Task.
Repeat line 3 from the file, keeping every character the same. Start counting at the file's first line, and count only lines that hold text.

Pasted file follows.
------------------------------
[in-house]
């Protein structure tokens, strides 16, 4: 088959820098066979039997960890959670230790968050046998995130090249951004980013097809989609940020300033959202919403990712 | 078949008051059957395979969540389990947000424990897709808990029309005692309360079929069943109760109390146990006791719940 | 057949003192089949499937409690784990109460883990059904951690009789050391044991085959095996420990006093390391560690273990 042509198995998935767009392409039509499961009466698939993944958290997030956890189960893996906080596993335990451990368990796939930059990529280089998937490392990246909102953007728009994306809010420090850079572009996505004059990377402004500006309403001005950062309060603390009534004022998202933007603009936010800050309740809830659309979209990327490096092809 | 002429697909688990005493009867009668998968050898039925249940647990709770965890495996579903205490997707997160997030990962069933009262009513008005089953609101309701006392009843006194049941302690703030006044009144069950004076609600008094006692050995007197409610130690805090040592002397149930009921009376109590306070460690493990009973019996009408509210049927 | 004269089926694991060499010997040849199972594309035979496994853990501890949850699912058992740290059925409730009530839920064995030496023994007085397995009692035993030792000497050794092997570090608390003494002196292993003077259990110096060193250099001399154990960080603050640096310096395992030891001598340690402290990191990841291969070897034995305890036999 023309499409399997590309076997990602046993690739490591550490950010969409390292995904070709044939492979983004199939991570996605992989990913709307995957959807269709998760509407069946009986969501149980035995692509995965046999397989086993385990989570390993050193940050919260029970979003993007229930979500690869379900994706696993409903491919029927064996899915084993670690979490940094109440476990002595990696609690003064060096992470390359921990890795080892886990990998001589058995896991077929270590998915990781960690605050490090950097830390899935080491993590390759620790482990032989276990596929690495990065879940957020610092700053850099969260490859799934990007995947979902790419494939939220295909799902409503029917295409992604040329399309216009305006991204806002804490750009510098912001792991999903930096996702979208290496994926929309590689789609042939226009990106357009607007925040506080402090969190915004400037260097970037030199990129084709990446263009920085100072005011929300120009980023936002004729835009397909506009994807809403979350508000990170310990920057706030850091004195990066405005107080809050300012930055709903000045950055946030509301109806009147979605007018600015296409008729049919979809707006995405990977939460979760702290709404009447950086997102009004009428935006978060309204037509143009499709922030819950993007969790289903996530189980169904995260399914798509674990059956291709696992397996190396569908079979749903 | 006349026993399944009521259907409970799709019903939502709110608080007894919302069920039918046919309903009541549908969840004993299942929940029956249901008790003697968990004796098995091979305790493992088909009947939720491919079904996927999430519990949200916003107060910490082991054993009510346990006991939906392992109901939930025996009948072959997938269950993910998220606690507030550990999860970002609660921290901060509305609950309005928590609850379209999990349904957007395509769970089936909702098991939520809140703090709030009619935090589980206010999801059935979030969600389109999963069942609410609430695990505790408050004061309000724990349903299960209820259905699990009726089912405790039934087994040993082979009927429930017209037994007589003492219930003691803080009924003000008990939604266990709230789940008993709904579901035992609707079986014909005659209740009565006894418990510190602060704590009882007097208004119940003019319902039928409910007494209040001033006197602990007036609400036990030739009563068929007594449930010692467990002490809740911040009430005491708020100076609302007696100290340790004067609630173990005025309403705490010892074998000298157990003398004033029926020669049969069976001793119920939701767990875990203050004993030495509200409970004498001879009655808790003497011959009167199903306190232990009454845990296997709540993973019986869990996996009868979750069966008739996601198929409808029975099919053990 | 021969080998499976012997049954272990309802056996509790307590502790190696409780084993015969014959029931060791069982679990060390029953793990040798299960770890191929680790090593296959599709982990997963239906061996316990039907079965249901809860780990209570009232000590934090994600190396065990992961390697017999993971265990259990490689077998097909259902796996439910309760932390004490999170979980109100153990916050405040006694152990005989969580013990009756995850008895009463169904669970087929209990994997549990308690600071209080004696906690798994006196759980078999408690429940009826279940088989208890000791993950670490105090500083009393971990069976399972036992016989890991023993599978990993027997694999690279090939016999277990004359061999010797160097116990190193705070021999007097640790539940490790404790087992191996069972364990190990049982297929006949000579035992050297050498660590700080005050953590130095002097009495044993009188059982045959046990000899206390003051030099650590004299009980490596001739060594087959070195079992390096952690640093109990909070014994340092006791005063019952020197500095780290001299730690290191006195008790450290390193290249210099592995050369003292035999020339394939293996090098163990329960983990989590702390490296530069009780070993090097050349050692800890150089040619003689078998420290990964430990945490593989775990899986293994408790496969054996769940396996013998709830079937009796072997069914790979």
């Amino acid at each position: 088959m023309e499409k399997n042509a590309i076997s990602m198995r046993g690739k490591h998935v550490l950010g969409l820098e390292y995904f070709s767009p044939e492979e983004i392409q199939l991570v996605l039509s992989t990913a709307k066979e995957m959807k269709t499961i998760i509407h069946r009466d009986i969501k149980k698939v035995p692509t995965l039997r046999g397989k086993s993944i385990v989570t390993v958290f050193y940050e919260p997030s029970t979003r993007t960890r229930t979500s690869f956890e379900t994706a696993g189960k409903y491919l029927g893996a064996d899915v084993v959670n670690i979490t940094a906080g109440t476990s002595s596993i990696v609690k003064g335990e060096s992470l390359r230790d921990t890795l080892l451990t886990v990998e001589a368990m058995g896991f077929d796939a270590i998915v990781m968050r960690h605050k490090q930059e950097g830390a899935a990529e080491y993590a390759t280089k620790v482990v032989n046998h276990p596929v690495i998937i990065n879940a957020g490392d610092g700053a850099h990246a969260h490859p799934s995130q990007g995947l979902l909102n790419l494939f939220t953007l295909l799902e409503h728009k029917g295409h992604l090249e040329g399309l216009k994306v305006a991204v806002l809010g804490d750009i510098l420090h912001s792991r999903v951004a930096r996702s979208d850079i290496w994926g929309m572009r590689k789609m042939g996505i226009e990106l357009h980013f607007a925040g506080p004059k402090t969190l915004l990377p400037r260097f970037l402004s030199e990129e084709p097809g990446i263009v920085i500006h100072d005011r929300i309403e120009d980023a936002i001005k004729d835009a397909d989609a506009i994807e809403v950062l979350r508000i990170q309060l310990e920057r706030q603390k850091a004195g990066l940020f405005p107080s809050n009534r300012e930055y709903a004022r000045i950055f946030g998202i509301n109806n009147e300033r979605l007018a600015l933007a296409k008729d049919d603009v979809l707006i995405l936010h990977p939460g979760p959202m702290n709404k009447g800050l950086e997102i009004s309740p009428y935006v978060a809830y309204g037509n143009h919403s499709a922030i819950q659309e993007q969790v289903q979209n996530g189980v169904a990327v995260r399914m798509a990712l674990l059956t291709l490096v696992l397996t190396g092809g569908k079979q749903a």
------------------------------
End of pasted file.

């Amino acid at each position: 088959m023309e499409k399997n042509a590309i076997s990602m198995r046993g690739k490591h998935v550490l950010g969409l820098e390292y995904f070709s767009p044939e492979e983004i392409q199939l991570v996605l039509s992989t990913a709307k066979e995957m959807k269709t499961i998760i509407h069946r009466d009986i969501k149980k698939v035995p692509t995965l039997r046999g397989k086993s993944i385990v989570t390993v958290f050193y940050e919260p997030s029970t979003r993007t960890r229930t979500s690869f956890e379900t994706a696993g189960k409903y491919l029927g893996a064996d899915v084993v959670n670690i979490t940094a906080g109440t476990s002595s596993i990696v609690k003064g335990e060096s992470l390359r230790d921990t890795l080892l451990t886990v990998e001589a368990m058995g896991f077929d796939a270590i998915v990781m968050r960690h605050k490090q930059e950097g830390a899935a990529e080491y993590a390759t280089k620790v482990v032989n046998h276990p596929v690495i998937i990065n879940a957020g490392d610092g700053a850099h990246a969260h490859p799934s995130q990007g995947l979902l909102n790419l494939f939220t953007l295909l799902e409503h728009k029917g295409h992604l090249e040329g399309l216009k994306v305006a991204v806002l809010g804490d750009i510098l420090h912001s792991r999903v951004a930096r996702s979208d850079i290496w994926g929309m572009r590689k789609m042939g996505i226009e990106l357009h980013f607007a925040g506080p004059k402090t969190l915004l990377p400037r260097f970037l402004s030199e990129e084709p097809g990446i263009v920085i500006h100072d005011r929300i309403e120009d980023a936002i001005k004729d835009a397909d989609a506009i994807e809403v950062l979350r508000i990170q309060l310990e920057r706030q603390k850091a004195g990066l940020f405005p107080s809050n009534r300012e930055y709903a004022r000045i950055f946030g998202i509301n109806n009147e300033r979605l007018a600015l933007a296409k008729d049919d603009v979809l707006i995405l936010h990977p939460g979760p959202m702290n709404k009447g800050l950086e997102i009004s309740p009428y935006v978060a809830y309204g037509n143009h919403s499709a922030i819950q659309e993007q969790v289903q979209n996530g189980v169904a990327v995260r399914m798509a990712l674990l059956t291709l490096v696992l397996t190396g092809g569908k079979q749903a």